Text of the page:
VIDEO — From Competitors to Collaborators: What One Texas Superintendent Learned When He Welcomed Top Charter Networks to Town and Raised the Bar for StudentsSeptember 26, 2018
Texas might be the birthplace of some of the United States’ highest-performing networks of public charter schools, but they were relatively slow to take root in San Antonio. Just six years ago the largest nonprofit charter schools enrolled just 800 students. When a local philanthropist saw what was happening in one of the new schools, she organized a push to attract as many schools as possible from odds-beating school networks like KIPP, IDEA, Basis, and Great Hearts.
Because of this, when Pedro Martinez took the top job overseeing the San Antonio Independent School District, serving one of the poorest neighborhoods in one of America’s most economically segregated cities, he had to find a way to compete not just with more affluent neighboring school districts but also with charter school networks that were attracting wealthy and disadvantaged students alike.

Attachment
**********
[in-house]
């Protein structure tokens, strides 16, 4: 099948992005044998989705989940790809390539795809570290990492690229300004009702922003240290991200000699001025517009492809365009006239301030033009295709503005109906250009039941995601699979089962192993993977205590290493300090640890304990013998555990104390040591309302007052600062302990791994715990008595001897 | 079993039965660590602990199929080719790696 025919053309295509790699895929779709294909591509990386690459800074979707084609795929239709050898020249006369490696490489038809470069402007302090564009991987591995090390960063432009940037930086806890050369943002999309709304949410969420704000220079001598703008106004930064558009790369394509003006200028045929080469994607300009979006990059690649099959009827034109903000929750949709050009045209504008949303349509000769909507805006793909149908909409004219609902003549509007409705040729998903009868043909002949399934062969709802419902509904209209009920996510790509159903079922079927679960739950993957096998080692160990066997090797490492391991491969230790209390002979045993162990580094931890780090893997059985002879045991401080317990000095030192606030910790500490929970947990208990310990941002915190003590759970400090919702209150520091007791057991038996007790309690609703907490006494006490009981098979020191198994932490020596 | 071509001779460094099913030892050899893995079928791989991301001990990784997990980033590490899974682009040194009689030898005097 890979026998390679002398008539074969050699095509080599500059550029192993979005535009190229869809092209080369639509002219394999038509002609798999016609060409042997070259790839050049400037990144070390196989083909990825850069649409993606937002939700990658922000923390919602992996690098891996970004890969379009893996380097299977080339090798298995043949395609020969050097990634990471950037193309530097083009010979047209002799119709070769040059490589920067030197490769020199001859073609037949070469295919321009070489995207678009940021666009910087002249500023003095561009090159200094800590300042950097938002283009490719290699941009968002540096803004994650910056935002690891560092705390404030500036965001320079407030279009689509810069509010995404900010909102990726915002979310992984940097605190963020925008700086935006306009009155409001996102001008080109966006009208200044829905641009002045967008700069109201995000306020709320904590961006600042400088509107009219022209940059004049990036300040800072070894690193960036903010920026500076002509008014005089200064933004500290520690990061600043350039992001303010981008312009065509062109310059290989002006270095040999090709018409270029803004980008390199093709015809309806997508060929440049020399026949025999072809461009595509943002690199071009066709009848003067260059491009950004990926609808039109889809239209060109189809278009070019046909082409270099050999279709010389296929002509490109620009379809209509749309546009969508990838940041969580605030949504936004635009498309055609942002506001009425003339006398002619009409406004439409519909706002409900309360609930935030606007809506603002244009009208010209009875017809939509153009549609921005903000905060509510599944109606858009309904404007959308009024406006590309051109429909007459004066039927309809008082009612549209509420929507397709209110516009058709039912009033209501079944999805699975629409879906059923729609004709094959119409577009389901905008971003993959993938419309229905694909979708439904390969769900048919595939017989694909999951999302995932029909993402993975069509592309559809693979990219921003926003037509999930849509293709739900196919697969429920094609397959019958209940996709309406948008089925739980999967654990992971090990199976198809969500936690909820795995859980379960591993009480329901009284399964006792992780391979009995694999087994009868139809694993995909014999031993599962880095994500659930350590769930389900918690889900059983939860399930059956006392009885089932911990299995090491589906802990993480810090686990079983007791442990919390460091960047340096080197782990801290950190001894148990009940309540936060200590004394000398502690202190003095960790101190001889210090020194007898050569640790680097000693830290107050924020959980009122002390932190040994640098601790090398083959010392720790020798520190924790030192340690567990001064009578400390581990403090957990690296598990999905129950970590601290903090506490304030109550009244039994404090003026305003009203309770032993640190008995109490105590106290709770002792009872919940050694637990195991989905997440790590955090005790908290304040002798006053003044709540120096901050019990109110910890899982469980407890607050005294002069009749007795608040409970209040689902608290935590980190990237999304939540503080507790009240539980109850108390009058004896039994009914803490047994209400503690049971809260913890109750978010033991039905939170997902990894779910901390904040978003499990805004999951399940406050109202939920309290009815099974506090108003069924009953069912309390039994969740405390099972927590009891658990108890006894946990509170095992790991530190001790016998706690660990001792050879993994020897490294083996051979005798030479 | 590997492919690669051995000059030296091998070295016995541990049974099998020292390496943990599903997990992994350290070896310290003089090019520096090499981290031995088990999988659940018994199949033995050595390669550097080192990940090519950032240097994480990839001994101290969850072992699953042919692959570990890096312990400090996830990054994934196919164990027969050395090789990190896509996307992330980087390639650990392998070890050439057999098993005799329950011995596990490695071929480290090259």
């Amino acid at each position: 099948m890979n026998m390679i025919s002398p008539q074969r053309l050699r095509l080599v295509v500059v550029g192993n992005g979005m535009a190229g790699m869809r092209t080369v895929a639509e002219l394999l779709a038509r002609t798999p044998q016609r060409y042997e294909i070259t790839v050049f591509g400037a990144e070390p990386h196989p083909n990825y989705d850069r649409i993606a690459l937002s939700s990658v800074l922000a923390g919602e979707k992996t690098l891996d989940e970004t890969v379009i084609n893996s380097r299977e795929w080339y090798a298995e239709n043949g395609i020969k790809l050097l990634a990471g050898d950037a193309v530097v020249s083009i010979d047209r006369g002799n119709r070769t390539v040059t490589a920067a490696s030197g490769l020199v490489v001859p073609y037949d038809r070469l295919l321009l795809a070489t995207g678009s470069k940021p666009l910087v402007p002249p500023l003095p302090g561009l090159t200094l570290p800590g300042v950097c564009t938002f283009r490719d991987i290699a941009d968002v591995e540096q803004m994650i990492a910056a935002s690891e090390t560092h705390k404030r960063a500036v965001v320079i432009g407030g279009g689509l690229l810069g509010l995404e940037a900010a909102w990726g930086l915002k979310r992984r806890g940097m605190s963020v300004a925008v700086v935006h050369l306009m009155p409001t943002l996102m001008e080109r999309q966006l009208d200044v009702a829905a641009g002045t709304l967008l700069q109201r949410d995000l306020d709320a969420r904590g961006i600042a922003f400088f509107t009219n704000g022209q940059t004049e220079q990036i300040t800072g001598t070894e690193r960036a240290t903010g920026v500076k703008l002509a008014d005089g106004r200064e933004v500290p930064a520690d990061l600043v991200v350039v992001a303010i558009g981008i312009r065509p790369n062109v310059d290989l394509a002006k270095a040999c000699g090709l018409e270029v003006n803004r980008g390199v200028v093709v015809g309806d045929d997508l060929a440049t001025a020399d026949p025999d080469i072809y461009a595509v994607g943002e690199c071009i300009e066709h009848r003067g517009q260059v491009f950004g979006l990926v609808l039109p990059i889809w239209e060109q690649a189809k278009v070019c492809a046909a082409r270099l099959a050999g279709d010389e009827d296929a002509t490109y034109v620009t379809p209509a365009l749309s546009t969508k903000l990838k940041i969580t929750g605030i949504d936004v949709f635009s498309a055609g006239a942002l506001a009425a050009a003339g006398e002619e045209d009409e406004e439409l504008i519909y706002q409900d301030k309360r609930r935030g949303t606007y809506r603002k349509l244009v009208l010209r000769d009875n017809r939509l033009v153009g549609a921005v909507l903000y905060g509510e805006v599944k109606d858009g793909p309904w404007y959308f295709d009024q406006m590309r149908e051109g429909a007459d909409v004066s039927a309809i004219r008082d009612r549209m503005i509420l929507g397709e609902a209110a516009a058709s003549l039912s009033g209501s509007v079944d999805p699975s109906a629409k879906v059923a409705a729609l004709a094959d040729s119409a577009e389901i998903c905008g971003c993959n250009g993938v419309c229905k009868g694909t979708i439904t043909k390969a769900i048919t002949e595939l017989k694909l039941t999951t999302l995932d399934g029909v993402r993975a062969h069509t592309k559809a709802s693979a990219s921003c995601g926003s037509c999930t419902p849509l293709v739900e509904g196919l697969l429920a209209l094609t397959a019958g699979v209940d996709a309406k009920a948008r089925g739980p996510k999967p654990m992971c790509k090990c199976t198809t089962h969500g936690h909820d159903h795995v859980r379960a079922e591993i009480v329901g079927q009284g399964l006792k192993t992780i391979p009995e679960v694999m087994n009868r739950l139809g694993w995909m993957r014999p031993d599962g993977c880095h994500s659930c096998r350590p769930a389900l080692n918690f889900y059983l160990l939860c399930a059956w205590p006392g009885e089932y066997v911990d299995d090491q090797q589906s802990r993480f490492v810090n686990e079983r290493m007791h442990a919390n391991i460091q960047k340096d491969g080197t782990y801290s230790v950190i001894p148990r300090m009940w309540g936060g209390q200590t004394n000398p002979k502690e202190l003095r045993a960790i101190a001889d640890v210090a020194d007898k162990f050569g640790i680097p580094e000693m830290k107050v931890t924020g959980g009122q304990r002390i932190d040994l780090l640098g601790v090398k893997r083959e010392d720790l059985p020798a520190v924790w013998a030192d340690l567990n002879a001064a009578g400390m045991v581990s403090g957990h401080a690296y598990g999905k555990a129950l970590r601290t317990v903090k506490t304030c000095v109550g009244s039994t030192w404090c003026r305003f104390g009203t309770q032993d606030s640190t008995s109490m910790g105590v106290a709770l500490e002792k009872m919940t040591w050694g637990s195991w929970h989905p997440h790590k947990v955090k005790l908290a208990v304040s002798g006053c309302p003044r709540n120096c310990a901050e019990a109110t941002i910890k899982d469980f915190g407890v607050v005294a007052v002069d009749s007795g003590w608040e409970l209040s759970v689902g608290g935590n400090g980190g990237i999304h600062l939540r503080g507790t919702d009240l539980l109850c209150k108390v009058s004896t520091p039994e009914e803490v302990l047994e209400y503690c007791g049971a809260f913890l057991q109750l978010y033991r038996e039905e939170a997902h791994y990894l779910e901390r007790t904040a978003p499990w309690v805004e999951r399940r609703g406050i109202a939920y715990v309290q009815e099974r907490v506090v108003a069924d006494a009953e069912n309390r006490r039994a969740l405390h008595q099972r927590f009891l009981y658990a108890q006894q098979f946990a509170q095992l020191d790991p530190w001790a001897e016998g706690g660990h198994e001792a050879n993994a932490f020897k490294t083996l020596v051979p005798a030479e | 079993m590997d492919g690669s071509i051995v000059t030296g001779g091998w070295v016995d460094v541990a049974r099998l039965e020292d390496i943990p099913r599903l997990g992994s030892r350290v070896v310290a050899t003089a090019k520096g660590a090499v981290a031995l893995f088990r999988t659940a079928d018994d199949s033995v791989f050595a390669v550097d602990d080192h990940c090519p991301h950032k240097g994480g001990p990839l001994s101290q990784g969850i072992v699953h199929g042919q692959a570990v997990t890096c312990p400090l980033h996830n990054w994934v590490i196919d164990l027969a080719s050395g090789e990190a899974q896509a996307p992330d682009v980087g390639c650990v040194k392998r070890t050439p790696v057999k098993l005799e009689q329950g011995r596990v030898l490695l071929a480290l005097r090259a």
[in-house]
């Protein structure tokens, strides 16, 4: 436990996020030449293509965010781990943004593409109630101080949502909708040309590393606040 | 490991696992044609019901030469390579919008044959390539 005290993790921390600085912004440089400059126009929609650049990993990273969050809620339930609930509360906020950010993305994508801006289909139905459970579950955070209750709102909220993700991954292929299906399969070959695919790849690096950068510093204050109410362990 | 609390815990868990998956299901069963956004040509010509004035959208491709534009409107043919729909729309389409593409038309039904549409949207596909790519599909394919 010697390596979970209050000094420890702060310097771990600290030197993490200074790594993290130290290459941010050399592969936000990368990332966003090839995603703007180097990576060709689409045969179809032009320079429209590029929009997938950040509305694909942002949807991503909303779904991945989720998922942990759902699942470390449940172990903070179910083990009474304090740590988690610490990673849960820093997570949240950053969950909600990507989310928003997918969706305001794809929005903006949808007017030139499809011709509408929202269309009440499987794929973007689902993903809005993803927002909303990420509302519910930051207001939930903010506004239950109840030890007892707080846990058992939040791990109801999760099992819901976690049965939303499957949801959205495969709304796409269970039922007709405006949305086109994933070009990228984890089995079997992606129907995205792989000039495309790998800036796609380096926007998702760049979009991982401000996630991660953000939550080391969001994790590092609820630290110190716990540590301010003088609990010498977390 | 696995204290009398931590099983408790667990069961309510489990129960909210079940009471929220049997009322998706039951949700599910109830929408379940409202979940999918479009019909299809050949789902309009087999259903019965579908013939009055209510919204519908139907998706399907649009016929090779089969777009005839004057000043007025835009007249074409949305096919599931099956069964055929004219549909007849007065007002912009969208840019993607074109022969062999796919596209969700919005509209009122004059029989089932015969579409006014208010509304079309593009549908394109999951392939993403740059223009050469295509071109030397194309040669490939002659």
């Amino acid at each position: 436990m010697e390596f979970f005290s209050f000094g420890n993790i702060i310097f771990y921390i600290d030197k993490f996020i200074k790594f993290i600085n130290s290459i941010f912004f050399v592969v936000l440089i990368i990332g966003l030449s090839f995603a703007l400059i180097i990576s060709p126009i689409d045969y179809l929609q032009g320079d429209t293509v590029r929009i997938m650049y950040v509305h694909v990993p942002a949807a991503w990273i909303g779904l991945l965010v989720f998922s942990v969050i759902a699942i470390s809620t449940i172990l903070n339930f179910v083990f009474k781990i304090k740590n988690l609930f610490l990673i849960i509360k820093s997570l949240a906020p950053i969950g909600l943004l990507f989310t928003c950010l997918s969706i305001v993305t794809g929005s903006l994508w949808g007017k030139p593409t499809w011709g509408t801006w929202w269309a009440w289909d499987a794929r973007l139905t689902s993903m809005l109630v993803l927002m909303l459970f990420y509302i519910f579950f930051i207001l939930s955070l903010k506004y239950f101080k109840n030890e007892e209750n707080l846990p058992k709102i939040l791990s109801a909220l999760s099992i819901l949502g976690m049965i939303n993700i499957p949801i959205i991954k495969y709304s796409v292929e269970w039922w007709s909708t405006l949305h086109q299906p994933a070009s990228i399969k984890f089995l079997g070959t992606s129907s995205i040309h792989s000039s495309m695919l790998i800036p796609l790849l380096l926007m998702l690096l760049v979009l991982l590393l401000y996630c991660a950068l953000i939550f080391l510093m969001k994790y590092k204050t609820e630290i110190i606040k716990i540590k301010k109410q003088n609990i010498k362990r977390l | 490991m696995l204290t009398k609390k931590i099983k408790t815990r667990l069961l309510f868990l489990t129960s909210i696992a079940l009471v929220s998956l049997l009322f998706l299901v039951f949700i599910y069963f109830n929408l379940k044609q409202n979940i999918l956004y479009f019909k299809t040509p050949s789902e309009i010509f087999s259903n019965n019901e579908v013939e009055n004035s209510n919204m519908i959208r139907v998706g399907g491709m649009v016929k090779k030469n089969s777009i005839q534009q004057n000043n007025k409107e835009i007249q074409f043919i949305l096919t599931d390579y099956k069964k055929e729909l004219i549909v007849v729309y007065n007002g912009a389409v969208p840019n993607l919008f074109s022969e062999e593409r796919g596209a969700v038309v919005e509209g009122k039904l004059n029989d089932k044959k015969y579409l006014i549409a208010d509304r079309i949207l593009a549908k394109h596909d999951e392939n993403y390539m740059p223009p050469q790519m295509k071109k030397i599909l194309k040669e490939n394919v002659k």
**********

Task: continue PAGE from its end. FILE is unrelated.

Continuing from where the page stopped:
As part of a broader strategy to disrupt concentrations of students in deep poverty by integrating San Antonio ISD schools according to family income, Martinez invited teachers and principals to open schools featuring the same dynamic and attractive themes that were attracting families to his charter-sector competitors. He also took a further, controversial step and invited a handful of charter school operators and other outside groups to form partnerships with the district, taking over schools where specialized expertise or intensive turnaround efforts were merited.
Here, The 74’s Beth Hawkins describes the collaborations and outlines the reasons why partnering with groups most district leaders would perceive as competition could help San Antonio ISD stanch enrollment losses and better serve some of its most fragile students. Read more about the district’s broader school integration effort, and the staff Martinez recruited to help. (Click here to read The 74’s special report)
— Video Produced by James Fields